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The singleton's purpose is to control object creation, limiting the number to one but allowing the flexibility to create more objects if the situation changes. Since there is only one singleton instance, any instance fields of a singleton will occur only once per class, just like static fields.
Singletons often control access to resources such as database connections or sockets. For example, if you have a license for only one connection for your database or your JDBC driver has trouble with multithreading, the singleton makes sure that only one connection is made or that only one thread can access the connection at a time. If you add database connections or use a JDBC driver that allows multithreading, the singleton can be easily adjusted to allow more connections.
Moreover, singletons can be stateful; in this case, their role is to serve as a unique repository of state. If you are implementing a counter that needs to give out sequential and unique numbers (such as the machine that gives out numbers in the deli), the counter needs to be globally unique. The singleton can hold the number and synchronize access; if later you want to hold counters in a database for persistence, you can change the private implementation of the singleton without changing the interface.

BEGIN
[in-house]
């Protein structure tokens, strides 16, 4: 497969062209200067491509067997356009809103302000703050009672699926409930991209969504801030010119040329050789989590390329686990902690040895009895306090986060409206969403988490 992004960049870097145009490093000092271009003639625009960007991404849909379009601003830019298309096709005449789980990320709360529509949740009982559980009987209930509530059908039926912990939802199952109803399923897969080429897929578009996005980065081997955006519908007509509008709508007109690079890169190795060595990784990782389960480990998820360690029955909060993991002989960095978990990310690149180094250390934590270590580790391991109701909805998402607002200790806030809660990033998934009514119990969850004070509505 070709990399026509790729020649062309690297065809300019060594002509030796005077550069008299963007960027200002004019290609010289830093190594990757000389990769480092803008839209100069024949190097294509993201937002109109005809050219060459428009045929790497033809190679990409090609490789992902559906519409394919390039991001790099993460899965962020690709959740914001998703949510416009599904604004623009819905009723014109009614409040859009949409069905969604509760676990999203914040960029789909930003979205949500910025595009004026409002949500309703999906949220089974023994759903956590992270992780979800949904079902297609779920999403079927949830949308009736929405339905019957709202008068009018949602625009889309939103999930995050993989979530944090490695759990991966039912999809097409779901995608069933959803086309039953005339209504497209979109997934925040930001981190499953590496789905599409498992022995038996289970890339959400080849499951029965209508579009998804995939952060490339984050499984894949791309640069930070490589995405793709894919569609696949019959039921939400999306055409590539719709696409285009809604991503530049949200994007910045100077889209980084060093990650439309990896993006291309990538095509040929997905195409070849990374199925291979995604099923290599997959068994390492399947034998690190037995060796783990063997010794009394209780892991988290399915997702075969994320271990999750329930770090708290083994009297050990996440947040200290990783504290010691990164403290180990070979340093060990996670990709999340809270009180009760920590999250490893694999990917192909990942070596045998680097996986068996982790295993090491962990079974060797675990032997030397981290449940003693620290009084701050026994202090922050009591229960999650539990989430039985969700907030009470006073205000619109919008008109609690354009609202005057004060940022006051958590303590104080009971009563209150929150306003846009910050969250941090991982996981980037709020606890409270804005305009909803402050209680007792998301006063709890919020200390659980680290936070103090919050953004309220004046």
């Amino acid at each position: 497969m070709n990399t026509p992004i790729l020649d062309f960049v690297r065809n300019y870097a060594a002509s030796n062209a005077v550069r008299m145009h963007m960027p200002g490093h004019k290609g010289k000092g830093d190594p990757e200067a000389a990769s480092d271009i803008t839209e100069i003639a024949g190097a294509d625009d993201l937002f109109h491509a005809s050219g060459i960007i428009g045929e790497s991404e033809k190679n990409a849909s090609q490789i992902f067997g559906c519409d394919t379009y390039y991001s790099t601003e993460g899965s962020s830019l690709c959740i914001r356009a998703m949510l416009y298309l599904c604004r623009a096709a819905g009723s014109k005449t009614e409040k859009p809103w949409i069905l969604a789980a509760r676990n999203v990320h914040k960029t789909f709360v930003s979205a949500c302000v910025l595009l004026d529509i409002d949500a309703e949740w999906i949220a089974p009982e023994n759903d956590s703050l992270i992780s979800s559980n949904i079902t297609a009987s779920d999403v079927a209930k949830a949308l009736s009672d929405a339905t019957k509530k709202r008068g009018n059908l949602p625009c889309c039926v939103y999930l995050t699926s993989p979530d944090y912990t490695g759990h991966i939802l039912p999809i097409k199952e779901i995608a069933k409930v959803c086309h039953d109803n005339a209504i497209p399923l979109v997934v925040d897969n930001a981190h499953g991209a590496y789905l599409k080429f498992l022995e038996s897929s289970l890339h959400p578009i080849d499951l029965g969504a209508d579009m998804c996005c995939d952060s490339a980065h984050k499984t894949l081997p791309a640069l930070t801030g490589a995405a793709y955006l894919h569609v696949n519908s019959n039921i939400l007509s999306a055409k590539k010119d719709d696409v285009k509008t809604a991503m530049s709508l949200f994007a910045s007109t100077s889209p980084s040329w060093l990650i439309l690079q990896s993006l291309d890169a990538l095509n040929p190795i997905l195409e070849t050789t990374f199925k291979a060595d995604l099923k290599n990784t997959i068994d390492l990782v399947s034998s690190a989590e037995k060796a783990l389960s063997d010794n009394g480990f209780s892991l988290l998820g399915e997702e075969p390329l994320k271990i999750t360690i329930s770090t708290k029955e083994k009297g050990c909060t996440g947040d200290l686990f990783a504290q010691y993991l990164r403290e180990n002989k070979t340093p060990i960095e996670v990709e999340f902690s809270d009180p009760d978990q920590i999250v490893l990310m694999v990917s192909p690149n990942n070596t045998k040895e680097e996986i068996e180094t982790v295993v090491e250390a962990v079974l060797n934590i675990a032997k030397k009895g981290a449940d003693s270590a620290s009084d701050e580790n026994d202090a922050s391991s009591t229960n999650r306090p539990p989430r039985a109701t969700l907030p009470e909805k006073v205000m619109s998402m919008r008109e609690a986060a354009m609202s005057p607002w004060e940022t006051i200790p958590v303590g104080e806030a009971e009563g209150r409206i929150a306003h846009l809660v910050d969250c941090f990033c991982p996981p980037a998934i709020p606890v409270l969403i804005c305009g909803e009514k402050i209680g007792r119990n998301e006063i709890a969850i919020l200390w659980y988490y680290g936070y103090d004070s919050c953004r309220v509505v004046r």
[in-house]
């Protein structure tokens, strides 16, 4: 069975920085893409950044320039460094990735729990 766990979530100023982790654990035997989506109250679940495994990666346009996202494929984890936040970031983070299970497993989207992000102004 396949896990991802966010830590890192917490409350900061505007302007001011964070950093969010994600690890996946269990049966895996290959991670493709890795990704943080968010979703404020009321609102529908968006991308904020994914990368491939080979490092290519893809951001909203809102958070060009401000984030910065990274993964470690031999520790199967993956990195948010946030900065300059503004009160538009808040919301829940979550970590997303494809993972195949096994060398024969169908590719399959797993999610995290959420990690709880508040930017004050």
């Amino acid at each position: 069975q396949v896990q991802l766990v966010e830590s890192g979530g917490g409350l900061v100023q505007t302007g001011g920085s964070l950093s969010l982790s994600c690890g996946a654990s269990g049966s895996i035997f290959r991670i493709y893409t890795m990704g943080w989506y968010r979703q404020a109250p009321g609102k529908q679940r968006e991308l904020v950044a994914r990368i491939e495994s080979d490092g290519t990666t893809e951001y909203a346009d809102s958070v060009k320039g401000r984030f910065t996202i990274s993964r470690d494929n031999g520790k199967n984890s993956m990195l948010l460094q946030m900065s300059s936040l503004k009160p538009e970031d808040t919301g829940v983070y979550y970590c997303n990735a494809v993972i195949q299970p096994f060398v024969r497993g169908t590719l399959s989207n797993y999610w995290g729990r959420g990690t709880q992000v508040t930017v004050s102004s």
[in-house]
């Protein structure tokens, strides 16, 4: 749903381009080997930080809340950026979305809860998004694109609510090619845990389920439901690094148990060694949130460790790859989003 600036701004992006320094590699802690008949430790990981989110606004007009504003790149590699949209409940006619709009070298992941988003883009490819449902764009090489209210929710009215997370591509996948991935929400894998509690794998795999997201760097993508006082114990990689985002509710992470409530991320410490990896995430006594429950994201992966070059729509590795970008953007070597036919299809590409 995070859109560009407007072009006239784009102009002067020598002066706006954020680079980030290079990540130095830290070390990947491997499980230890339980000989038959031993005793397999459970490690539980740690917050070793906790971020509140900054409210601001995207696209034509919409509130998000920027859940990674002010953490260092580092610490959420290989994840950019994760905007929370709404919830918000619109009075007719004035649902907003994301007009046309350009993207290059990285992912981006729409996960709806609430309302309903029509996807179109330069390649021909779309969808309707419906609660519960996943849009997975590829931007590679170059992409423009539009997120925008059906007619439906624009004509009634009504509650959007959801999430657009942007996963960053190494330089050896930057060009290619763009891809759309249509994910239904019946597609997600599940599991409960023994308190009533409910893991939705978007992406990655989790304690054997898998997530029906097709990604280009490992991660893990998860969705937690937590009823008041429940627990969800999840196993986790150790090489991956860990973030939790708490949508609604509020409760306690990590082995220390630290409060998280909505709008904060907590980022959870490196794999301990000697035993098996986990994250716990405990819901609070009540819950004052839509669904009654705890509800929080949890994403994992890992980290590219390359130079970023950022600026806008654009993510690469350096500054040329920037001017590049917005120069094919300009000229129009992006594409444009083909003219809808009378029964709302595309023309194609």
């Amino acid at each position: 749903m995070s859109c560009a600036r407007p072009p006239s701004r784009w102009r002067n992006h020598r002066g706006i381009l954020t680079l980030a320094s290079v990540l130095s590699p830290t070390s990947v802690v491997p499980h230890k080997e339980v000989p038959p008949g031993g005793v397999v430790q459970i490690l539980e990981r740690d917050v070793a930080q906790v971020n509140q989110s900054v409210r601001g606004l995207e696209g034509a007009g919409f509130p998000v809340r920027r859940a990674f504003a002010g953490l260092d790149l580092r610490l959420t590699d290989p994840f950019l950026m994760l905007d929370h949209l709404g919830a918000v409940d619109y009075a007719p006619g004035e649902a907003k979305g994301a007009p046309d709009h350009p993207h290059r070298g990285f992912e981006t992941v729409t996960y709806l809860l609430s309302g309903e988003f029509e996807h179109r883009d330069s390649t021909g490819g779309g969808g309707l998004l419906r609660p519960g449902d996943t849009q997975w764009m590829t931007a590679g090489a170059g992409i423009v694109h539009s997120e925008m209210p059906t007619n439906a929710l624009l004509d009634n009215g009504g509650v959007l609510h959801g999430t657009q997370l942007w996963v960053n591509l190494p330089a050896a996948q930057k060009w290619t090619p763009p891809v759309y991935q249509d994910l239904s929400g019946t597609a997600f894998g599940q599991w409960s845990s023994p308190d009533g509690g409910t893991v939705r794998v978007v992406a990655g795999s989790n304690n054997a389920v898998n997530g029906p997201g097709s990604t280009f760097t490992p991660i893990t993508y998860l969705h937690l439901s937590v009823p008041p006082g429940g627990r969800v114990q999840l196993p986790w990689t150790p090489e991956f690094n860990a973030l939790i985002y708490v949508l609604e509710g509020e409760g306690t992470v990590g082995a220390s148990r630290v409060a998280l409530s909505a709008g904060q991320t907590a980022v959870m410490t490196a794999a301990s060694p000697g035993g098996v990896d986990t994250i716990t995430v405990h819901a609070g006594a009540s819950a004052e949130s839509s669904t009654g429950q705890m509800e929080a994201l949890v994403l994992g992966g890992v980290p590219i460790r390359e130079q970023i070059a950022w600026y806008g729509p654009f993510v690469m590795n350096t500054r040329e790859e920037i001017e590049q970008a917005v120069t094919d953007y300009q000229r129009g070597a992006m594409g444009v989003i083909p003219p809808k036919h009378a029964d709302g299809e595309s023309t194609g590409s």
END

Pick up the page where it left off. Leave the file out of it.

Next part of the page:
On the other hand, singletons can also be stateless, providing utility functions that need no more information than their parameters. In that case, there is no need to instantiate multiple objects that have no reason for their existence, and so a singleton is appropriate.
The singleton should not be seen as way to implement global variables in Java; rather, along the lines of the factory design patterns, the singleton lets you encapsulate and control the creation process by making sure that certain prerequisites are fulfilled or by creating the object lazily on demand.
However, in certain situations, two or more singletons can mysteriously materialize, disrupting the very guarantees that the
singleton is meant to provide. For example, if your singleton
Frame is meant as a global user interface for your application and two are created, your application will have two
Frames on the screen -- quite confusing for the user. Further, if two counters are created where one was intended, then clients
requesting numbers will not get the desired sequence 1, 2, 3... but rather a multiple sequence such as 1, 1, 2, 2, 3, 3, 3....
Additionally, if several instances of a database-connection singleton are created, you might start receiving
SQLExceptions complaining about "too many database connections."
In this article, I'll describe those phenomena and how to avoid them. After discussing how to implement the singleton, I'll go over the sometimes surprising causes for the phenomena one by one, showing you how they occur and how you can avoid making those mistakes. I hope that in the process you will learn about classloading, multithreading, distributed systems, Design Patterns, and other interesting topics, as I did.